Light therapy – a therapy based on shining bright white or coloured light onto a patient – has a history stretching back thousands of years to the Indians and ancient Egyptians. In modern times Light Therapy is used to treat eczema, acne, psoriasis, SAD syndrome (Seasonal Affective Disorder) and winter depression.

At the Ultraviolet end of the spectrum, PUVA treatment of Light Therapy combines UV light with an orally taken drug to treat psoriasis, by utilizing the UV light’s ability to suppress the immune system. PUVA is also used to treat certain cancers. Similarly, the well-known antibacterial effects of ultraviolet light are sometimes used as an acne treatment – though potentially skin damage can result from prolonged use. Visible violet light activates porphyrin, which damages and kills bacteria. Usually created by powerful LEDs, studies show effective acne reduction in this type of Light Therapy.

Red light appears to energize cells, and a NASA-sponsored study found links between red light treatment of Light Therapy and increased healing of wounds and ulcers. But the most common use of Light Therapy is in the treatment of Seasonal Affective Disorders (SADs). Winter depression happens often because a lack of natural light leads to a chemical imbalance in the body. Bright white light from a light box, similar to daylight, has been shown to alleviate its symptoms and restore health and vitality.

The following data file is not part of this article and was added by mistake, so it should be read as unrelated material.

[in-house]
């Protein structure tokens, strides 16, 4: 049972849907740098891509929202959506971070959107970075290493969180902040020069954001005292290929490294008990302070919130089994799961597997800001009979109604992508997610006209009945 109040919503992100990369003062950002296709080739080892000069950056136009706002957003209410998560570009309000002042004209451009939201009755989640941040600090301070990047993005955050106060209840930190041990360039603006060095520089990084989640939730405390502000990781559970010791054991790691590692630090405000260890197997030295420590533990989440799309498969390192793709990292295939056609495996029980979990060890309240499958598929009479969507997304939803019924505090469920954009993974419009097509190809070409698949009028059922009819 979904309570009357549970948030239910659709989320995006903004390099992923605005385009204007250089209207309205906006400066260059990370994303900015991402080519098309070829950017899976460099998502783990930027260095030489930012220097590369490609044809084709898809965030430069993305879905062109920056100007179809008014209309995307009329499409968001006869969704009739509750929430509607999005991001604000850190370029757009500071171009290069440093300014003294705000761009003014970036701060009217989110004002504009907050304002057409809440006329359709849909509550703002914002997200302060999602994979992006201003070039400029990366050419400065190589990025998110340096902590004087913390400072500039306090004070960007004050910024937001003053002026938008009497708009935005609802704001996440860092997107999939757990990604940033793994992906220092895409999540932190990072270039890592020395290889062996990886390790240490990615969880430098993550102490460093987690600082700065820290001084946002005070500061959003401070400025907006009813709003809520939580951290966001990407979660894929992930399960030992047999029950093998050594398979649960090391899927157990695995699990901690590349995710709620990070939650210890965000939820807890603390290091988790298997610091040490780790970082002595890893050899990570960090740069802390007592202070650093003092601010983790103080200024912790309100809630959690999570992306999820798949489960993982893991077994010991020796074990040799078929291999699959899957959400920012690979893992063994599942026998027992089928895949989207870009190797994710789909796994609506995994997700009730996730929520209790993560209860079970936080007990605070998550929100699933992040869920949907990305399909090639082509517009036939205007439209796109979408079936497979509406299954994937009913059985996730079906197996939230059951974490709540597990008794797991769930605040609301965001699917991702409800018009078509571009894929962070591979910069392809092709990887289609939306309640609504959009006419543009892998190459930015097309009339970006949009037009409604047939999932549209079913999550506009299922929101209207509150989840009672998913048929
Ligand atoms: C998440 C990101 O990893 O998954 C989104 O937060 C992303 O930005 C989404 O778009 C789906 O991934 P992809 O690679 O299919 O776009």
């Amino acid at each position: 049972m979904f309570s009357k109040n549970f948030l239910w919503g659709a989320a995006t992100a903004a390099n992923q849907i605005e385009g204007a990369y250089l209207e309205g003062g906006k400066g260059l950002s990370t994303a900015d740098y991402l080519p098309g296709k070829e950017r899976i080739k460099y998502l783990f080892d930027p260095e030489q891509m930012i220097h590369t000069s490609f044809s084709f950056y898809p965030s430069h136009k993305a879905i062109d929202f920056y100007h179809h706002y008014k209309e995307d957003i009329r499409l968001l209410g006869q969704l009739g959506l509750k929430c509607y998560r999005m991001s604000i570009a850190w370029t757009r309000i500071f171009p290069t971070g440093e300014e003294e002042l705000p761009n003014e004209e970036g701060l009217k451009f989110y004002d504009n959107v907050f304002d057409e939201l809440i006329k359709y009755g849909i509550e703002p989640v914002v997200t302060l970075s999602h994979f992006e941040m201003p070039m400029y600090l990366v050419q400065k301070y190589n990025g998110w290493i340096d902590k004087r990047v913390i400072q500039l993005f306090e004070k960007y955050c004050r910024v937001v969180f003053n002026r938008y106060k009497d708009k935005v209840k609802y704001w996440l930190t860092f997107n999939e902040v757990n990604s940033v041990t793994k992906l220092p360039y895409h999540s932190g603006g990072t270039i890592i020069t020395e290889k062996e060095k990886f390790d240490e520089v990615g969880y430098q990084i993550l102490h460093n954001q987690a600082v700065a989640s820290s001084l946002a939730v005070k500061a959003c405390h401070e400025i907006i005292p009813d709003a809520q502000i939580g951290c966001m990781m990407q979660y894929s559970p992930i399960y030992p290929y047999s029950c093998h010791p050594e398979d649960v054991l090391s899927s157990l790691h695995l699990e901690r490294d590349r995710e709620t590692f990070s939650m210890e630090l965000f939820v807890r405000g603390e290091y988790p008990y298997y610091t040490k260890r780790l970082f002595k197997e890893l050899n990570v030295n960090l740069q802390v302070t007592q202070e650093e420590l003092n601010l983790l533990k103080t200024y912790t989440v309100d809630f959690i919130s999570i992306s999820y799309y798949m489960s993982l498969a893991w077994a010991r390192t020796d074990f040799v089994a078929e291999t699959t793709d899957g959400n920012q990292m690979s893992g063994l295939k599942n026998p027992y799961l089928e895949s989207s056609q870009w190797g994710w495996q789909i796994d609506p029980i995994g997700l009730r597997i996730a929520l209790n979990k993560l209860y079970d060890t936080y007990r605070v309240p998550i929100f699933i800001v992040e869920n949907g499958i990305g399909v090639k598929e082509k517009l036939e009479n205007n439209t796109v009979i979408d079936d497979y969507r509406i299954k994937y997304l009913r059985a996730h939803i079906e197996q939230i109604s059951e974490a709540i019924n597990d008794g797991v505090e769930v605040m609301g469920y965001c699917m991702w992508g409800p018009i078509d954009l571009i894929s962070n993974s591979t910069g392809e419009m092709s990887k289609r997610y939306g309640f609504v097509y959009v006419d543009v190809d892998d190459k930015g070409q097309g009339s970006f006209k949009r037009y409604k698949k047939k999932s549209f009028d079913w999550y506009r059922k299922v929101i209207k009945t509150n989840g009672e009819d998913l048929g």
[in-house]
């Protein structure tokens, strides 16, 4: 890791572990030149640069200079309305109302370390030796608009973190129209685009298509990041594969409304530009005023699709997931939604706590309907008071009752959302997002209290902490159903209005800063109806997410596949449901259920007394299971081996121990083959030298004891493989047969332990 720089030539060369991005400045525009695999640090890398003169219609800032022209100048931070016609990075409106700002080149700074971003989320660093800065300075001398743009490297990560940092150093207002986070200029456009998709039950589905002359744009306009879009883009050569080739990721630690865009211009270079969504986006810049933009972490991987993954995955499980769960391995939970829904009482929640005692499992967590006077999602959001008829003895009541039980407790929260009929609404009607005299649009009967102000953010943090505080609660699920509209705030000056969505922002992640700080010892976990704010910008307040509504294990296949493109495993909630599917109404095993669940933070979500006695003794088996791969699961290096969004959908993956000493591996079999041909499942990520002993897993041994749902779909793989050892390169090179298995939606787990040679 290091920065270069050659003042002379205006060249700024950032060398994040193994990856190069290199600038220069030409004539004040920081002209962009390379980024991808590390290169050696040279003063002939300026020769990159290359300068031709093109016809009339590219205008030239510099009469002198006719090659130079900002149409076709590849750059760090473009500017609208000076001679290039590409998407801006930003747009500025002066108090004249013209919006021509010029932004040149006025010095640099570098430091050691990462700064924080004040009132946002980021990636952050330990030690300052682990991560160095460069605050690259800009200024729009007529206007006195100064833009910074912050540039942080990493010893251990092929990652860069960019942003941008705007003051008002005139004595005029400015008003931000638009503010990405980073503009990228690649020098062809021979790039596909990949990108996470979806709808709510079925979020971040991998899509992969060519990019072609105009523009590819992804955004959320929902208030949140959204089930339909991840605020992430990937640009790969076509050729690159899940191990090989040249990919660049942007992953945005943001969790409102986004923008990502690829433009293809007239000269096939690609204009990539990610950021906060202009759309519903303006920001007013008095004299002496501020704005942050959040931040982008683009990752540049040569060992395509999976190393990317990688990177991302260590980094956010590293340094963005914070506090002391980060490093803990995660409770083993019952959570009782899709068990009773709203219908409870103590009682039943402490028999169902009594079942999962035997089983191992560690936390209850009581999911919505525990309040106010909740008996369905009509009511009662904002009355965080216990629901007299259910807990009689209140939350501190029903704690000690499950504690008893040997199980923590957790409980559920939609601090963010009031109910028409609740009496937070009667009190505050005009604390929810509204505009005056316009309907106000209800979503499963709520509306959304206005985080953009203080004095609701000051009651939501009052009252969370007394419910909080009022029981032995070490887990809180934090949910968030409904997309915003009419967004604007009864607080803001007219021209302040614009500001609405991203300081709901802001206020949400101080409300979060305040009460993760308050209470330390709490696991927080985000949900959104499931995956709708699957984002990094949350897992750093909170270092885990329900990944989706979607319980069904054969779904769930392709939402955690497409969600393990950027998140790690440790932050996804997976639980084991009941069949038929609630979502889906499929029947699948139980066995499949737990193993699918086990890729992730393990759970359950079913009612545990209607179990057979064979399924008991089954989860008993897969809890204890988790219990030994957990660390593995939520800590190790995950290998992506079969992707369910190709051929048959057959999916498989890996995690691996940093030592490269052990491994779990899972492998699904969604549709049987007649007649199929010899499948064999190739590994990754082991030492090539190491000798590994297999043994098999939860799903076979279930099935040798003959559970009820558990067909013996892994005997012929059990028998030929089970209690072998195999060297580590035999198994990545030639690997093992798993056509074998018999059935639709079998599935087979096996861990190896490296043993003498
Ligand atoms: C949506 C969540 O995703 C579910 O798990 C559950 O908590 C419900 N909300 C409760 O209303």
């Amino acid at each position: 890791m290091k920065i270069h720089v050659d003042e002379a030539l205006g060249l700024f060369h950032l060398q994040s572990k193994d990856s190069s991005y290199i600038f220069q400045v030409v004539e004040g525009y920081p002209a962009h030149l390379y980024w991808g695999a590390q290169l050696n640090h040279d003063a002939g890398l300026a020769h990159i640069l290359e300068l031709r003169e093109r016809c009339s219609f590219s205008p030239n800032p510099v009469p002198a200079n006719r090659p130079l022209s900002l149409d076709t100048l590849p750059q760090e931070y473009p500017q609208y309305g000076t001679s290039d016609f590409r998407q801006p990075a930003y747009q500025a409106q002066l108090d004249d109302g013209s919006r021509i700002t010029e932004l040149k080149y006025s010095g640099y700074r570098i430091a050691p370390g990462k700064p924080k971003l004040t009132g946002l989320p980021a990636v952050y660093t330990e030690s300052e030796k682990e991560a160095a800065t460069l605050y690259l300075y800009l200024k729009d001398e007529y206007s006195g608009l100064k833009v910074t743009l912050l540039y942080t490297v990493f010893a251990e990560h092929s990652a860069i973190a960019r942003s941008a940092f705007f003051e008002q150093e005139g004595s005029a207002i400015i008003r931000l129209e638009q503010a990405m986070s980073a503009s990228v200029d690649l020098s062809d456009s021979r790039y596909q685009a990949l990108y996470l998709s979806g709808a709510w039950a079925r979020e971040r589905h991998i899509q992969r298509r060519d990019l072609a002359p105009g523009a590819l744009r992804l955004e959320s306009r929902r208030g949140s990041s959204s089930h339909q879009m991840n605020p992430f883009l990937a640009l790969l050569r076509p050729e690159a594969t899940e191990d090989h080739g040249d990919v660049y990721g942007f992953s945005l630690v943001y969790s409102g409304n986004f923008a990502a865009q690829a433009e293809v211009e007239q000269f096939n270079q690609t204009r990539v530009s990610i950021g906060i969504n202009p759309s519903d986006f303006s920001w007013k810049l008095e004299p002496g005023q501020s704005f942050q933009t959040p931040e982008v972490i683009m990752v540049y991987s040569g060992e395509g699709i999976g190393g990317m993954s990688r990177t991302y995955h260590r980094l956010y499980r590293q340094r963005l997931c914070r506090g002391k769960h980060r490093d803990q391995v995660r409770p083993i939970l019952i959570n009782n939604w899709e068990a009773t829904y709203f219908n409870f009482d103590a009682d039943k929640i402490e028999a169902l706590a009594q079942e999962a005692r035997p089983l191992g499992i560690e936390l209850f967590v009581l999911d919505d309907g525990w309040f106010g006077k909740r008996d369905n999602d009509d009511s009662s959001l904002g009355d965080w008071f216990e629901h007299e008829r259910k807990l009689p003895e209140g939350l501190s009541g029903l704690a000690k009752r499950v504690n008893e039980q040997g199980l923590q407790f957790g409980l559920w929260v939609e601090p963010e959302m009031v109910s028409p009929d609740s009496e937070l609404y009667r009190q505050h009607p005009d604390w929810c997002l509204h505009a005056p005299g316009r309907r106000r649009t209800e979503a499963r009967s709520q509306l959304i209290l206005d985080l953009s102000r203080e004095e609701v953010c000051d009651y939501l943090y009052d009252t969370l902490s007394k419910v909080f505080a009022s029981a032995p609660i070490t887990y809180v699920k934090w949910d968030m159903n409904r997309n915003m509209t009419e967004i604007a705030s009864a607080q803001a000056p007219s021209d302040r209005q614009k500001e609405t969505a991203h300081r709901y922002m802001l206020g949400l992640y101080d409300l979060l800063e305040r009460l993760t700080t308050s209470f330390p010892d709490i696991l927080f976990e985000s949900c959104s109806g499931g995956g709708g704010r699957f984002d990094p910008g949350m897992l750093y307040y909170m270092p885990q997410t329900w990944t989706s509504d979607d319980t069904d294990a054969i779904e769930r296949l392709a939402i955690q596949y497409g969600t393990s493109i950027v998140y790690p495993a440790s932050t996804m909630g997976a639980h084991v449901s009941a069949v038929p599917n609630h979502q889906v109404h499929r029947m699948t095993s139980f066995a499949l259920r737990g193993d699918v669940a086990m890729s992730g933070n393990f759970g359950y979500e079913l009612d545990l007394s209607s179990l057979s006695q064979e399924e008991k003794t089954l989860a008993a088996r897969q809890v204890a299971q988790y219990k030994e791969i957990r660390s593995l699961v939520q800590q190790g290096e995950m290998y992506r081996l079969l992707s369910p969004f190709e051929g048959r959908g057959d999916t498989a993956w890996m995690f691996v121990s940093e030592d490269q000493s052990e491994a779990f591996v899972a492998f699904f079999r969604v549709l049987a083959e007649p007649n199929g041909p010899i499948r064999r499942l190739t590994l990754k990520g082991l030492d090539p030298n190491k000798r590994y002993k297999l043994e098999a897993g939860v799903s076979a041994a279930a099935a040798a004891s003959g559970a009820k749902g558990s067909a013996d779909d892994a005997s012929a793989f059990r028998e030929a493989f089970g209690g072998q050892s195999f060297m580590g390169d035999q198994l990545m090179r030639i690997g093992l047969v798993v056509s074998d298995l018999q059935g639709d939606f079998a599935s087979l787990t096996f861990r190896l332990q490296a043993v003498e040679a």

Today there is research into Low Level Laser Therapy (LLLT), a form of Light therapy where shining focused light of certain wavelengths onto particular body points is used to alleviate pain, arthritis, and to heal wounds.

Light therapy is a broad term for many versatile, dynamic approaches combining ancient wisdom with solid modern scientific advances. Colourpuncture light therapy is a specific part of Light Therapy which uses coloured light of visible spectrum, UV and IR applied on Acupuncture points and various reflex areas on the skin. Colourpuncture has been progressing from being a natural therapeutic technique in empiric research and development since 60-s of last century to clinical and laboratory research in recent years.

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National Cancer Institute. Photodynamic Therapy for Cancer. Updated 5 December, 2004. [online] Available at: . Accessed 12 August, 2011.

Diffey BL (1980). Ultraviolet radiation physics and the skin. Phys. Med. Biol. 25 (3): 405–426. doi:10.1088/0031-9155/25/3/001. PMID 6996006.

Mayo Clinic Staff. Seasonal Affective Disorder (SAD). Updated September 24, 2009. [online]. Available at: . Accessed 12 August, 2011.

Warp Light Therapy, LLC. Clinical Trials and Studies. Updated 2006. [online] Available at: . Accessed 12 August, 2011.

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